We all know that, in a financial crisis, more than one asset class may go sour at the same time. Estimate the combined impact of such a morass. One thing that is certain is we will have another financial crisis like 2008-09. When is anyone's guess. But an enduring lesson of 2008 is that there are no new paradigms in the world of investments and finance. Sooner or later there will be another financial crisis. Those that prepare for it will probably do okay. Crisis deniers surely won't.

Where is there safety? Money market funds that invest solely in U.S. Treasury securities for one. Bank and credit union accounts and CDs that are fully insured by the federal government are another. See Longer term U.S. Treasury securities will be paid in full upon maturity, but are subject to interest rate risk during their terms. Gold and silver may look attractive at the moment, but their values have historically been extremely volatile. Invest in commodities at your peril.

If you don't like the results of your personal stress test, save more. That, more than anything else, will strengthen your finances. A diversified portfolio is prudent (stocks and bonds can help with your long term financial needs). But diversified doesn't necessarily mean high risk. Having 20% in stocks and 30% in bonds, with the rest in safe assets, may be as diversified as some people want to get, especially those over 70. All the nice looking statistics and charts that financial planners can generate about long term gains don't mean diddly if we're stuck in one of the decade long or longer time periods when financial assets sag. Allocate your assets in the way that facilitates sleep. You'll sleep better for it.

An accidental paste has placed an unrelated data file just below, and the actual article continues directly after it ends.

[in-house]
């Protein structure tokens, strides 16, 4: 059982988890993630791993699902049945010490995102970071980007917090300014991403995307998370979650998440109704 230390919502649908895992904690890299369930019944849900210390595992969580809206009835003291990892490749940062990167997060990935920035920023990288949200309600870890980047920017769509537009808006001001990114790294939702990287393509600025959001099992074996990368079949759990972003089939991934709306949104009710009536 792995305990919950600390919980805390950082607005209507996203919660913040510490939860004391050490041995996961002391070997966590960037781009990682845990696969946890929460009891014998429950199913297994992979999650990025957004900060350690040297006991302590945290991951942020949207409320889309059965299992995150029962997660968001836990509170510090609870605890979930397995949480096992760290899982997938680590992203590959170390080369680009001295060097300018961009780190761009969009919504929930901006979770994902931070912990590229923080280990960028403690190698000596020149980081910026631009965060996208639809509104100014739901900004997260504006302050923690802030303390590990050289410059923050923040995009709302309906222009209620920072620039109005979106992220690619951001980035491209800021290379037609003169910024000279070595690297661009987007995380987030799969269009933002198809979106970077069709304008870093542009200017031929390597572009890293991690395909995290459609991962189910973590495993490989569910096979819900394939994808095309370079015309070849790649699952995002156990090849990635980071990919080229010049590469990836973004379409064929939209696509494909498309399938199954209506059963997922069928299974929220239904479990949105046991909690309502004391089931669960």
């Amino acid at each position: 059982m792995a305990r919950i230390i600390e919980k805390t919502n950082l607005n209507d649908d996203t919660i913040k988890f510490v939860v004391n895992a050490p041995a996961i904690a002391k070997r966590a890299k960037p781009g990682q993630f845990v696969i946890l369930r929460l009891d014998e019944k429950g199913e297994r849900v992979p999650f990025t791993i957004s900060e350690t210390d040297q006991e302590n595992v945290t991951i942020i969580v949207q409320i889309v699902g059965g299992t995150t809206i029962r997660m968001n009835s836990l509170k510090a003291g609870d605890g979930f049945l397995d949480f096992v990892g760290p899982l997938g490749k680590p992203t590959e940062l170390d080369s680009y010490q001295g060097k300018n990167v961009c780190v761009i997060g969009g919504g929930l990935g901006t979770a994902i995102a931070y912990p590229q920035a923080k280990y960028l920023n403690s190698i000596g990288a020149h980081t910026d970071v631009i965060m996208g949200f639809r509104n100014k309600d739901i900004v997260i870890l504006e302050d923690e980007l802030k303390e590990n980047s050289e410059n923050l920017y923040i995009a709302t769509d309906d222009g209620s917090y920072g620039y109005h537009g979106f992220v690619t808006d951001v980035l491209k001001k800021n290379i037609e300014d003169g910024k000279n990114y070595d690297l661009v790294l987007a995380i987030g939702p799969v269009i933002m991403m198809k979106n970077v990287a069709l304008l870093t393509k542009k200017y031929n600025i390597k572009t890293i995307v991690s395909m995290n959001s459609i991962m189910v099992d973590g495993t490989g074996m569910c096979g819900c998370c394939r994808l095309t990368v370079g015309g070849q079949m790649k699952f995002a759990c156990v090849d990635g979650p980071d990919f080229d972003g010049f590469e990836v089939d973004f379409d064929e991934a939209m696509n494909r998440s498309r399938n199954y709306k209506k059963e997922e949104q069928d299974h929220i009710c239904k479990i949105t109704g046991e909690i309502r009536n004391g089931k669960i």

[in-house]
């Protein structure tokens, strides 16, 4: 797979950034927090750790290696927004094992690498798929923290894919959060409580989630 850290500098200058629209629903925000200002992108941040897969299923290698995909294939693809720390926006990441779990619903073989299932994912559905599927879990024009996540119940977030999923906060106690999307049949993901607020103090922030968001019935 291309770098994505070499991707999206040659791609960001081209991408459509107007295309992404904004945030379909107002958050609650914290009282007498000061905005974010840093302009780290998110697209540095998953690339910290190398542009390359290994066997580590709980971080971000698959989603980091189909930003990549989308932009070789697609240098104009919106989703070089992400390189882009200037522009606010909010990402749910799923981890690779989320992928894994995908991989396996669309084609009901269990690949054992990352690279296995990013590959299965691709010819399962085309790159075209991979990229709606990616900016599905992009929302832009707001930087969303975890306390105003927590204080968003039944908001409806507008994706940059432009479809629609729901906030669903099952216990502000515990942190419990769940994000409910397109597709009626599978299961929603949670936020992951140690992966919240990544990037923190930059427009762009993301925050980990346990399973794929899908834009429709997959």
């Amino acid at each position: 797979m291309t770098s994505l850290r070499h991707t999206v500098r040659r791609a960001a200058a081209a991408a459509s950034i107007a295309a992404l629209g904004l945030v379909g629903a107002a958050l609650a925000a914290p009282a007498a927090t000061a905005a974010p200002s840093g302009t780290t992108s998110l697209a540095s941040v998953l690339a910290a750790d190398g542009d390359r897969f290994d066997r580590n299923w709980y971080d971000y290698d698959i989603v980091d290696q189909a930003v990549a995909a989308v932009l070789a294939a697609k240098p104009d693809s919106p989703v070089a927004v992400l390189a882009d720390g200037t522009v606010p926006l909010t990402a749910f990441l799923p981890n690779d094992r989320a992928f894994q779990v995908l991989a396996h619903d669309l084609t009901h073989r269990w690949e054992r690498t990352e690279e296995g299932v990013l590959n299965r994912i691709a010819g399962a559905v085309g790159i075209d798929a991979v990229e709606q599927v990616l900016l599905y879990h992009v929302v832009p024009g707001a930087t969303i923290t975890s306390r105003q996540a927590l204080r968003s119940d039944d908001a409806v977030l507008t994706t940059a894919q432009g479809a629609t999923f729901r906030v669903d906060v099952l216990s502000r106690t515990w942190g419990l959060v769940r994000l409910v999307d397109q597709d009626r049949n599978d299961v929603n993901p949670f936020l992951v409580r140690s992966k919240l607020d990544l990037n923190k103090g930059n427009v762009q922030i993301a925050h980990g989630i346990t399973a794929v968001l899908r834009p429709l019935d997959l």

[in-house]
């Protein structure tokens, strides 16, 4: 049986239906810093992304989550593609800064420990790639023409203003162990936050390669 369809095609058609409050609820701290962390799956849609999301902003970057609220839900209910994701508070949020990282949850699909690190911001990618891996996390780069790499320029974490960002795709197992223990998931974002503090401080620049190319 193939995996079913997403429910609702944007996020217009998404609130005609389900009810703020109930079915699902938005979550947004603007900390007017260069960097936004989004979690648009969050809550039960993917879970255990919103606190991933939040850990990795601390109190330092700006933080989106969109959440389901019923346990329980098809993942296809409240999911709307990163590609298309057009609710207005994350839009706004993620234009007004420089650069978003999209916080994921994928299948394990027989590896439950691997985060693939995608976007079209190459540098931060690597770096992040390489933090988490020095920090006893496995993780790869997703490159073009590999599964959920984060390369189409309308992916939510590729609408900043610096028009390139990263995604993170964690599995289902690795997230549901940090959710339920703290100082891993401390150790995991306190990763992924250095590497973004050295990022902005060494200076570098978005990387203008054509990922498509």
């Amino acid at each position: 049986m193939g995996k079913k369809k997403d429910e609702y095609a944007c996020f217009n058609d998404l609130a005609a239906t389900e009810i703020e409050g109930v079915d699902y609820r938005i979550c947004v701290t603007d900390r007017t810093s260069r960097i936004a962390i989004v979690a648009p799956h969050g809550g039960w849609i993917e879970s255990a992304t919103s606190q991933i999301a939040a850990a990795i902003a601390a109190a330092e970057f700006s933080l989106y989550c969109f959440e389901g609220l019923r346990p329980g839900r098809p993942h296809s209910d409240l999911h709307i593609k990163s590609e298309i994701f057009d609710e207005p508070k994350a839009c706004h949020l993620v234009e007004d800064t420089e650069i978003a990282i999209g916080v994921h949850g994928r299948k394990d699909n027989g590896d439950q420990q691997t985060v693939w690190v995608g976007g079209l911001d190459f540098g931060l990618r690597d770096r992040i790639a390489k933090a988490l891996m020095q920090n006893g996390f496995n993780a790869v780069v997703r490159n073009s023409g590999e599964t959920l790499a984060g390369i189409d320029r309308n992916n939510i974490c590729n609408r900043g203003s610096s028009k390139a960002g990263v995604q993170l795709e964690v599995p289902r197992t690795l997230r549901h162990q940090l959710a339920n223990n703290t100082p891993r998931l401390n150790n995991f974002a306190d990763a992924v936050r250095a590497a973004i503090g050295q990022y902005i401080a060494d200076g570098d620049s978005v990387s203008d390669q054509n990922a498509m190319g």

Sunday, November 14, 2010

Fallout From the G-20's Failure

Last week's G-20 meeting in Seoul was a failure. Basically, nothing got done, except for an exchange of volleys of antagonistic pronouncements. The major exporting nations--especially China and Germany--criticized America's profligacy and continued monetary easing. America called for structural change from the exporters, demanding that they boost domestic consumption and depend less on selling in America. U.S. officials scolded China for artificially depressing the value of its currency. The group as a whole issued a statement that muttered something about one for all and all for one. But the casual observer might wonder how many members had their fingers crossed behind their backs when they signed the statement.

As the meeting broke up, France's president, Nicholas Sarkozy, began a one-year term as the leader of the G-20. He immediately announced that the tasks at hand would take more than a year to complete, thereby absolving himself of responsibility for producing results. This inspiring act of leadership made clear that there ain't gonna be much happening soon G-20wise.

Perhaps we shouldn't have expected much. The history of the U.N., and before that the League of Nations, teaches that international organizations are always partial to dysfunction. Nevertheless, some world leaders raised expectations. The potential fallout from the failure isn't pretty.